Sunshine State tenants are feeling the burn of higher housing costs: ‘I think you’ll see more tenants taking on roommates’

The Sunshine State is an increasingly bleak place to be a tenant.

Annual rent increases in several Florida cities ranked among the highest in the country in April, according to a recent analysis of 107 rental markets by researchers from Florida Atlantic University, Florida Gulf Coast University and the University of Alabama. In fact, only two of the country’s top 10 rental markets were outside from Florida. These were Sierra Vista, Arizona, and Knoxville, Tennessee, which ranked fourth and seventh, respectively, in terms of year-over-year rent increases.

“For some people, renting was the only way to afford to live in Florida, and now that’s becoming a burden too,” Ken H. Johnsoneconomist at Florida Atlantic University’s College of Business, said in a statement on Monday. “I think you’ll see more tenants taking on roommates and reducing their dining out because it’s either that or they won’t be able to pay the rent.”

Fort Myers saw the biggest increase in rents in the nation — a 32.4% increase over the previous year — pushing the average rent up to $2,073 in April, the researchers said. The Miami metropolitan area had the distinction of being “the most overvalued market”. Rent prices there reached $2,846 in April, while “historical lease figures indicate the average is expected to be just $2,331,” the researchers said.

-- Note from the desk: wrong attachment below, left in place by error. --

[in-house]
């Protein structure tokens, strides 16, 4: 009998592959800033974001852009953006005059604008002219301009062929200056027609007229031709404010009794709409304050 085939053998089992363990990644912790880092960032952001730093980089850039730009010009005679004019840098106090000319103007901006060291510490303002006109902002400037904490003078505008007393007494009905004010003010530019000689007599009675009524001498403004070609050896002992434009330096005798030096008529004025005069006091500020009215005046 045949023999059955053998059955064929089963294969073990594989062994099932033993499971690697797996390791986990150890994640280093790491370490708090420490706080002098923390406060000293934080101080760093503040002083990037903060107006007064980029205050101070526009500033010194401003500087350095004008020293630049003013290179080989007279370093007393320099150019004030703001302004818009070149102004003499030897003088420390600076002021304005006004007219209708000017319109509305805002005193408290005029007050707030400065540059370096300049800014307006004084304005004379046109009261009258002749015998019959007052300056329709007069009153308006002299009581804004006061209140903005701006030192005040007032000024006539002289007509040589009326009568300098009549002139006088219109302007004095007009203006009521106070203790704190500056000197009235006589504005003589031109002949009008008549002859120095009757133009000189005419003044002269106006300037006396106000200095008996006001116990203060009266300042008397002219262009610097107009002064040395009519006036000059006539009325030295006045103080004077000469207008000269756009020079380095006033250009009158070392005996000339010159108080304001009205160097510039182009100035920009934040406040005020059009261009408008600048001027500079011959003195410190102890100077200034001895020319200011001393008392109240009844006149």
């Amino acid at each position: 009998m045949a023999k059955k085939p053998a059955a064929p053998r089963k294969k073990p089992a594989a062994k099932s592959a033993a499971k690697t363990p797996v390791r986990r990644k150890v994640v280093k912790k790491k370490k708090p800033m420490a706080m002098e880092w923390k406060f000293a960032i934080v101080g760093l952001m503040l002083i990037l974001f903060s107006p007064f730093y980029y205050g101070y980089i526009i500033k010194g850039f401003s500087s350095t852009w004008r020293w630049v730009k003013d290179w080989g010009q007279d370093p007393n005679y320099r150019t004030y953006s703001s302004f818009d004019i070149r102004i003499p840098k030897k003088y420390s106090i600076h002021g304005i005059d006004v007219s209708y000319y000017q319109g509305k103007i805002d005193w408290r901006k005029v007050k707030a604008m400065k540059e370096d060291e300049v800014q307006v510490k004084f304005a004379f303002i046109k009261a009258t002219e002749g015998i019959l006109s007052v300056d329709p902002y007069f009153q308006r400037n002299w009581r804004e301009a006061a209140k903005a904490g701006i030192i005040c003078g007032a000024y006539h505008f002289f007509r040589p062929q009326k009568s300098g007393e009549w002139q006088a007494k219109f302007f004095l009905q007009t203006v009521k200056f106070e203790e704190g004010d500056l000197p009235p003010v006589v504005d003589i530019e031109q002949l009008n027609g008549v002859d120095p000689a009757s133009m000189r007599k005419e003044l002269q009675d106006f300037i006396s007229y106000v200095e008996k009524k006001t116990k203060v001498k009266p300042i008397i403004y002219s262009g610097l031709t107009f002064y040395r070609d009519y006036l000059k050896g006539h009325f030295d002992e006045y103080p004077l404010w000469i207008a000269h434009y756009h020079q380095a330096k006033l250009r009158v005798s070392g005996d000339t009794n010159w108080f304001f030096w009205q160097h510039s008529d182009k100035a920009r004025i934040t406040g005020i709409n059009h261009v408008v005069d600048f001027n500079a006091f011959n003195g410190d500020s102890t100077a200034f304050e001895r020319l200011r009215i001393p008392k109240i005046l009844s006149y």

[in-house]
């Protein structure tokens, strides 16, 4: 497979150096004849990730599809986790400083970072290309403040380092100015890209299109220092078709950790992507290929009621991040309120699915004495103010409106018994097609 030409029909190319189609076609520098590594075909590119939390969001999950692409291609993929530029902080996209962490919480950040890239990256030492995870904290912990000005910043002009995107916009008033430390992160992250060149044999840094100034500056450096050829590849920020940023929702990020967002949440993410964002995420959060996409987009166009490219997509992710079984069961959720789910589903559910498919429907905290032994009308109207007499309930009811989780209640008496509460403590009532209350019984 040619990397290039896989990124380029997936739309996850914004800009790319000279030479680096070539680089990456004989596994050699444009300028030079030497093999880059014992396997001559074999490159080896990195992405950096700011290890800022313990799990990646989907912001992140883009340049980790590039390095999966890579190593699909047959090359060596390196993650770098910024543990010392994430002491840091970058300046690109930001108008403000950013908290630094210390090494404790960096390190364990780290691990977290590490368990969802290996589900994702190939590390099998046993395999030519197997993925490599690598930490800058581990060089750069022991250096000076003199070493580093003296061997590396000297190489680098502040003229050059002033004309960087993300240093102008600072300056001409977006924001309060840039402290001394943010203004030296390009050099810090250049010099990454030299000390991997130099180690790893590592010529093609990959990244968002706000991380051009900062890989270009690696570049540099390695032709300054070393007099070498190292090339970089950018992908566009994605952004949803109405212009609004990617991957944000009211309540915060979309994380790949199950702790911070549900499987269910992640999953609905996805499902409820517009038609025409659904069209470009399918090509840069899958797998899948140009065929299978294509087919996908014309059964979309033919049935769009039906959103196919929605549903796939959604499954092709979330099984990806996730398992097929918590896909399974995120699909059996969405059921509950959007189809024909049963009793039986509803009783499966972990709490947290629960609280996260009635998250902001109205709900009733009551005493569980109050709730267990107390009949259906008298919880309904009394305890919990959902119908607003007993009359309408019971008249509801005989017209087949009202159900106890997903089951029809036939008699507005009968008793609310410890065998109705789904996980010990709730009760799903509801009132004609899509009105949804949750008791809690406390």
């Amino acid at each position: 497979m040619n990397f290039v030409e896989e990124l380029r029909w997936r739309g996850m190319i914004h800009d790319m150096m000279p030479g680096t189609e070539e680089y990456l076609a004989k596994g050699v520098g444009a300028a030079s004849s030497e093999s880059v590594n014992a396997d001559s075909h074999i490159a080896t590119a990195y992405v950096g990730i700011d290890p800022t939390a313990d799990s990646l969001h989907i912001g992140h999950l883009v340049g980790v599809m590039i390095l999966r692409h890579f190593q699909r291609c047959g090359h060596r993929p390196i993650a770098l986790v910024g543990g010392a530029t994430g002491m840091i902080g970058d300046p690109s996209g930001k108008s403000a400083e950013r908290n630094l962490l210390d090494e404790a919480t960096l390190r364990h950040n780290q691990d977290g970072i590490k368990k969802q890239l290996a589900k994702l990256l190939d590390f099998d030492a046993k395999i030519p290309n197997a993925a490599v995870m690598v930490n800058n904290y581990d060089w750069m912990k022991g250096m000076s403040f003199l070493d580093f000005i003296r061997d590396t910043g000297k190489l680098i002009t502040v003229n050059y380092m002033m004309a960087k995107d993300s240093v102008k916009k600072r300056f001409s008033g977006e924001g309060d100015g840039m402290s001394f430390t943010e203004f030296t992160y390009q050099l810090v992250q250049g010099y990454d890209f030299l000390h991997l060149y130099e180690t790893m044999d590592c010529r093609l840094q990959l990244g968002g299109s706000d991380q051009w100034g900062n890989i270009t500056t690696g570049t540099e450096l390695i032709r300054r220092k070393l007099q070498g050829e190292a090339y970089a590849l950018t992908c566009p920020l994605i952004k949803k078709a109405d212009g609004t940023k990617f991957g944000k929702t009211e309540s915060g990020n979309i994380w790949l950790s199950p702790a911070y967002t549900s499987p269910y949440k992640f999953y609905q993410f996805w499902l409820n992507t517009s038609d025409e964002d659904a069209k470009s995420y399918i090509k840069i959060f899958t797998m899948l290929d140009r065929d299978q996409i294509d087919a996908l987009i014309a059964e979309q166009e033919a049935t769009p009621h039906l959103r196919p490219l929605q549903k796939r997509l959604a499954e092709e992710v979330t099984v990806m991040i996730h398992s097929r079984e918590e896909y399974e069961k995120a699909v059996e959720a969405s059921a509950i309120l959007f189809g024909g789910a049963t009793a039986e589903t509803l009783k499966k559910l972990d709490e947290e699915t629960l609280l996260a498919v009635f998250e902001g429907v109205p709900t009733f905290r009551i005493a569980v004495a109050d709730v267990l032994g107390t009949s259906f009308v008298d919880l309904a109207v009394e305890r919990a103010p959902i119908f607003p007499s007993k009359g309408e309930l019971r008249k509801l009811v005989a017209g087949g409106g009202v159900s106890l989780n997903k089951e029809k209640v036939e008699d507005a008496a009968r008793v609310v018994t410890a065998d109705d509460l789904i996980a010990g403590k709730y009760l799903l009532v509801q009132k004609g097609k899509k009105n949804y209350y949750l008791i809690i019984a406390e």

In an announcement about their analysis, the researchers blamed Florida’s woes on rising demand, supply chain issues, rising building material costs and, in some areas, a lack of properties available to develop. The state has also experienced a population boom during the pandemic.

But the problem is not new. Orlando, for example, experienced a lack of affordable rental housing for years. And it’s not necessarily unique to Florida either. Various cities have been described as having the largest annual rent increases in recent months, and Portland, Oregon, has seen a 40% increase in median asking rents from March 2021 to March 2022, according to Redfin.

“The solution is to add more rental units to the market,” Bennie Waller of the University of Alabama’s Alabama Center for Real Estate said in a statement. “But it’s just not realistic to expect a bunch of new projects in the short term, given the supply chain issues and the often slow pace of government approvals that developers face before they get started. cannot put a shovel in the ground.”

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